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Disney+ has officially launched and it already contains a massive amount of content, right out of the gate. Everything from the majority of the Star Wars library to nearly every Pixar movie will be there for people to enjoy. However, Disney's library goes all the way back to the 1920s, and in the nearly 100 years the studio has been around, Disney has produced a lot more than theatrical blockbusters.
Like most streaming libraries, the bulk of the content will be less well-known material. There will be a lot of Disney Channel original movies and TV movies originally broadcast as part of the various Disney anthology series, like The Wonderful World of Disney. However, buried among the well-known and the obscure are some even more unusual items. There are a handful of movies that are, in their own way, quite unique and even a little bizarre. Here are some of the strangest movies you'll be able to watch on Disney+ on day one, and the interesting stories behind them. If you'd like to see the full list of available content for yourself, you can check it out a 7-day free trial of Disney+ by using this link.
Swiss Family Robinson (1940)
You don't have to be a Disney historian to know that Walt Disney made a film version of Swiss Family Robinson. However, that movie was made in 1960. While that will also be available on day one of Disney+, this is not that movie. This is the 1940 version of the film. And no, this isn't an early example of Disney remaking its own material. Disney had absolutely nothing to do with the production of the 1940 version of the story. Although, it is said this version of the film inspired Disney to remake it in the first place.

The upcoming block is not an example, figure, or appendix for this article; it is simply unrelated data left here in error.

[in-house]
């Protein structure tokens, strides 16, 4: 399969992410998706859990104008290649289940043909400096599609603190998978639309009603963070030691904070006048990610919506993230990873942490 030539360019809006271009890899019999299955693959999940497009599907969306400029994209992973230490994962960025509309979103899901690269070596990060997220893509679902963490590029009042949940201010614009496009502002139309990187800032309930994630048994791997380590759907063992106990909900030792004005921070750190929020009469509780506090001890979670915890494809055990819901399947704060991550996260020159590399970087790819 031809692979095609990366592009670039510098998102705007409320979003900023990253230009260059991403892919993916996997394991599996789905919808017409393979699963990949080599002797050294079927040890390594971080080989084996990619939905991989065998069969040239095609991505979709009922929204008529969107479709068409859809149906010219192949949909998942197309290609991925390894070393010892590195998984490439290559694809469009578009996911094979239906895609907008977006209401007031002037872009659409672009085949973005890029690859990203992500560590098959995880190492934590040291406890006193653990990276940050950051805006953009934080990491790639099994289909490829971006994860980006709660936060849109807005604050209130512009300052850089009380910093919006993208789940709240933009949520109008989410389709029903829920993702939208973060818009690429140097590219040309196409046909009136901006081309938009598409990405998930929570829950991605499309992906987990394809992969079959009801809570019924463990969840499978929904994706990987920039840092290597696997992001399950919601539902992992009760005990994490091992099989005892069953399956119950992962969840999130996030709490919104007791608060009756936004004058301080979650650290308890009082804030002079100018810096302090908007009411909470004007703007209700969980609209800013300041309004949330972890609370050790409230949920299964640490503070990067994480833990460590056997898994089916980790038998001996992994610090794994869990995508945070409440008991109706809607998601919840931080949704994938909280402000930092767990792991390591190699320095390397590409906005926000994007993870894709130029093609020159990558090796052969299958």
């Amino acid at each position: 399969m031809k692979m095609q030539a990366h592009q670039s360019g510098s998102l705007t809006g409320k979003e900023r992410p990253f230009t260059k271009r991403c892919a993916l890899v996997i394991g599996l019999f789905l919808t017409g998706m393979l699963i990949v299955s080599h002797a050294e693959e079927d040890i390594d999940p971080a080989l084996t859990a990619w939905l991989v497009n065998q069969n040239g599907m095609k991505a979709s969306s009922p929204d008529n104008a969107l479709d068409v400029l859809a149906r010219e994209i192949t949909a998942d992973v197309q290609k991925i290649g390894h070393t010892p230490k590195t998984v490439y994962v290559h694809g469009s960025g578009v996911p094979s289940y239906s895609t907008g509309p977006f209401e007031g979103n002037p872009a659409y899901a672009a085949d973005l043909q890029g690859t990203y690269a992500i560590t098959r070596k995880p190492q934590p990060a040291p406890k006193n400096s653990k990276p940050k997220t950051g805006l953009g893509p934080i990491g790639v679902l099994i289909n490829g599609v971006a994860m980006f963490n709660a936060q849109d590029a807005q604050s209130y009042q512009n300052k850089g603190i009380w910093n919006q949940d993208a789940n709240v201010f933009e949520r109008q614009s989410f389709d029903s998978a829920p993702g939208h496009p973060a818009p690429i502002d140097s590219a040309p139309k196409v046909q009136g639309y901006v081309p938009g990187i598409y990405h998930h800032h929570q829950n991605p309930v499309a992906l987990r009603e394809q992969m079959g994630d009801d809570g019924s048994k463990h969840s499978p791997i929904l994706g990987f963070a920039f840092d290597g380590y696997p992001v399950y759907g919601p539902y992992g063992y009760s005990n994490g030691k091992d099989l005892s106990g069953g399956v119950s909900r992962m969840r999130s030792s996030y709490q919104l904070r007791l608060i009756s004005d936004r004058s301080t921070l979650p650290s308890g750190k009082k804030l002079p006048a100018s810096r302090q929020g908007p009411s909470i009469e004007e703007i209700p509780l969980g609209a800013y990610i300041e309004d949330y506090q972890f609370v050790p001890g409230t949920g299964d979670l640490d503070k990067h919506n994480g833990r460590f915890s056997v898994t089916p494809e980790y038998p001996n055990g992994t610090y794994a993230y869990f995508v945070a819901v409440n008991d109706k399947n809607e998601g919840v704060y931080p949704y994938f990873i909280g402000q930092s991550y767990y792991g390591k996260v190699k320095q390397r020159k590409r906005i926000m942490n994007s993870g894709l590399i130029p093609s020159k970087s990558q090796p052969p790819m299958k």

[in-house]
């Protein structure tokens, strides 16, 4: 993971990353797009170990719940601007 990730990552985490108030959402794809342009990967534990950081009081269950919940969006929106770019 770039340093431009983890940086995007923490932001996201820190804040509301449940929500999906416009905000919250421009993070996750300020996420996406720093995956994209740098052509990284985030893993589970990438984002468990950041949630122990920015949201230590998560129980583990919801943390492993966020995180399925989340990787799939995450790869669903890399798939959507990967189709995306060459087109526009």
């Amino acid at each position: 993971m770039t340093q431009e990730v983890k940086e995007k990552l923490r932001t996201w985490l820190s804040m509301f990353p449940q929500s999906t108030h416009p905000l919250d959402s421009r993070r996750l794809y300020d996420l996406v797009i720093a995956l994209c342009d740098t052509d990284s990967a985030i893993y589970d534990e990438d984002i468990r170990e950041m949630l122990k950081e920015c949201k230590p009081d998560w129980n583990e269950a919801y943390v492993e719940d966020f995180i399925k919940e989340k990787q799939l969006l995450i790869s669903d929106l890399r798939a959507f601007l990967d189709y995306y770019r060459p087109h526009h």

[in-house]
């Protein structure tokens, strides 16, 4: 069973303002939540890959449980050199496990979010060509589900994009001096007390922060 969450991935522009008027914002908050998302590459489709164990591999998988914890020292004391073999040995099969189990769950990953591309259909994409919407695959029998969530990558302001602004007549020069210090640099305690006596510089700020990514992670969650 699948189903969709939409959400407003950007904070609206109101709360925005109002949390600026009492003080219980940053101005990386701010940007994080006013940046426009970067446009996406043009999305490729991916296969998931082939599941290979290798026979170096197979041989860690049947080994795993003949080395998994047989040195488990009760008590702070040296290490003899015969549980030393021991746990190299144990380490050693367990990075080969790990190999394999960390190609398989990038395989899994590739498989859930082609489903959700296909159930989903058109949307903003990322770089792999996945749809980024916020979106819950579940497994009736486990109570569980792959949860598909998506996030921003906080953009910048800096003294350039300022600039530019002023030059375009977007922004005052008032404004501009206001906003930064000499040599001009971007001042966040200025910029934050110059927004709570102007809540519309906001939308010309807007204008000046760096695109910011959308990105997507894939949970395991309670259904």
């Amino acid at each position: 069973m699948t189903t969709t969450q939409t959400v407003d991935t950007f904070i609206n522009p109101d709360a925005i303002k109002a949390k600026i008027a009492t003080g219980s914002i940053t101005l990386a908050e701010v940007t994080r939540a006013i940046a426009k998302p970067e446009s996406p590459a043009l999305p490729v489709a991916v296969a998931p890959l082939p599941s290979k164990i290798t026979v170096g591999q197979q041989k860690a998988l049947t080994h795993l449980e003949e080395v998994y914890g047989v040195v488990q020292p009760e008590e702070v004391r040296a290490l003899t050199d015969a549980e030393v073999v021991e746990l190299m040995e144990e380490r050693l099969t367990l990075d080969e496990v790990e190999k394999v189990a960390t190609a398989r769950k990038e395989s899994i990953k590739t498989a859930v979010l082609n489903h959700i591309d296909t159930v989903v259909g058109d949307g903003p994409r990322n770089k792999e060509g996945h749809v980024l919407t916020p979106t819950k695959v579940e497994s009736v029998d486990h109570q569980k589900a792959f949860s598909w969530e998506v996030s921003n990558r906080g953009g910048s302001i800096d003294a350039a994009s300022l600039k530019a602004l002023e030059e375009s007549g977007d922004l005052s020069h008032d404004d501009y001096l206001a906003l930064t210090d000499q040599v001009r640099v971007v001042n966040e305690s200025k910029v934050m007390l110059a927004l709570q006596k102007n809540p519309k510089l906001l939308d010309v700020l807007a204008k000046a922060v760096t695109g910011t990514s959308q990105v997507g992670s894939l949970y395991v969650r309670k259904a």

So if this isn't a Disney movie, why is it on Disney+? Well, prior to the advent of the VCR, it was much more common practice for movies to see regular theatrical re-releases. It was the only way audiences could see a movie after it had left theaters, and the only way studios could continue making money off old properties. The story goes that when Disney decided to remake Swiss Family Robinson, the studio wanted to be sure it didn't find itself competing in theaters with the old version, so the studio bought the rights to the 1940 version in order to essentially bury the film so the Disney version would be the only version people could see. Now you can see both on day one of Disney+.
Richie Rich's Christmas Wish
The direct-to-video sequel to a popular, or occasionally not so popular, theatrical movie isn't all that common today, but it was a pretty regular occurrence in the 1990s and early 2000s. Disney made a lot of sequels to its animated hits, and other studios did the same. This is why, four years after the release of Macaulay Culkin's Richie Rich movie in 1994, we got Richie Rich's Christmas Wish, only this lacked the Home Alone actor. These things were made on a budget, after all.
Except Richie Rich wasn't a Disney movie. It wasn't even one of the movies Disney just accidentally bought when it took over Fox. Richie Rich was made by Warner Bros, so that's why the original movie isn't on Disney+. The direct-to-video sequel, however, while still being distributed by WB, was produced by Saban Entertainment. Saban, the studio behind the Mighty Morphin Power Rangers, was also a major shareholder in the Fox Family Channel, which Disney purchased in 2001 and turned into ABC Family (it's now known as Freeform). Along with the purchase of the channel, Disney bought the rights to Saban's library. Disney actually owned the Power Rangers for a while, though Saban eventually bought the rights to those characters back. Nobody else wanted this random Richie Rich movie, however, so it ends up on Disney+.